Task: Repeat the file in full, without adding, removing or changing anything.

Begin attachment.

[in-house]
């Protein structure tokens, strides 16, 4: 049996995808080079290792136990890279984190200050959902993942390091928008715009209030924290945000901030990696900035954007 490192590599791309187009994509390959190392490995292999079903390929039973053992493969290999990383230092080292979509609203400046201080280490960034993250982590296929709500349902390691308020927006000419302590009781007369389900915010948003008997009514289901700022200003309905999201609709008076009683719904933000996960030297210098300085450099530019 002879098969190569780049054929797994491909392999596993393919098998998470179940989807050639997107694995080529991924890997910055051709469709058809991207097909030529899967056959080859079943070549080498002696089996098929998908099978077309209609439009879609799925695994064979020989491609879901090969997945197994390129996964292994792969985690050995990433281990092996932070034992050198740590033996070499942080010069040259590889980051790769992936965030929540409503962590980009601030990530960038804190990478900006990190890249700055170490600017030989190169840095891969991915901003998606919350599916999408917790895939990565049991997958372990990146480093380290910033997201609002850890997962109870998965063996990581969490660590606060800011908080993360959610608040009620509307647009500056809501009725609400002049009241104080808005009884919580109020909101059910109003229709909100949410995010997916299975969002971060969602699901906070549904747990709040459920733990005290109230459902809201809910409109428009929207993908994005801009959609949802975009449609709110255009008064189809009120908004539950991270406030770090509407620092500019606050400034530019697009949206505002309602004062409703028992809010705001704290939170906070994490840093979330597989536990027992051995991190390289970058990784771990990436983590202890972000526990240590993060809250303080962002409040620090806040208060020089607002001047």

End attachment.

[in-house]
């Protein structure tokens, strides 16, 4: 049996995808080079290792136990890279984190200050959902993942390091928008715009209030924290945000901030990696900035954007 490192590599791309187009994509390959190392490995292999079903390929039973053992493969290999990383230092080292979509609203400046201080280490960034993250982590296929709500349902390691308020927006000419302590009781007369389900915010948003008997009514289901700022200003309905999201609709008076009683719904933000996960030297210098300085450099530019 002879098969190569780049054929797994491909392999596993393919098998998470179940989807050639997107694995080529991924890997910055051709469709058809991207097909030529899967056959080859079943070549080498002696089996098929998908099978077309209609439009879609799925695994064979020989491609879901090969997945197994390129996964292994792969985690050995990433281990092996932070034992050198740590033996070499942080010069040259590889980051790769992936965030929540409503962590980009601030990530960038804190990478900006990190890249700055170490600017030989190169840095891969991915901003998606919350599916999408917790895939990565049991997958372990990146480093380290910033997201609002850890997962109870998965063996990581969490660590606060800011908080993360959610608040009620509307647009500056809501009725609400002049009241104080808005009884919580109020909101059910109003229709909100949410995010997916299975969002971060969602699901906070549904747990709040459920733990005290109230459902809201809910409109428009929207993908994005801009959609949802975009449609709110255009008064189809009120908004539950991270406030770090509407620092500019606050400034530019697009949206505002309602004062409703028992809010705001704290939170906070994490840093979330597989536990027992051995991190390289970058990784771990990436983590202890972000526990240590993060809250303080962002409040620090806040208060020089607002001047």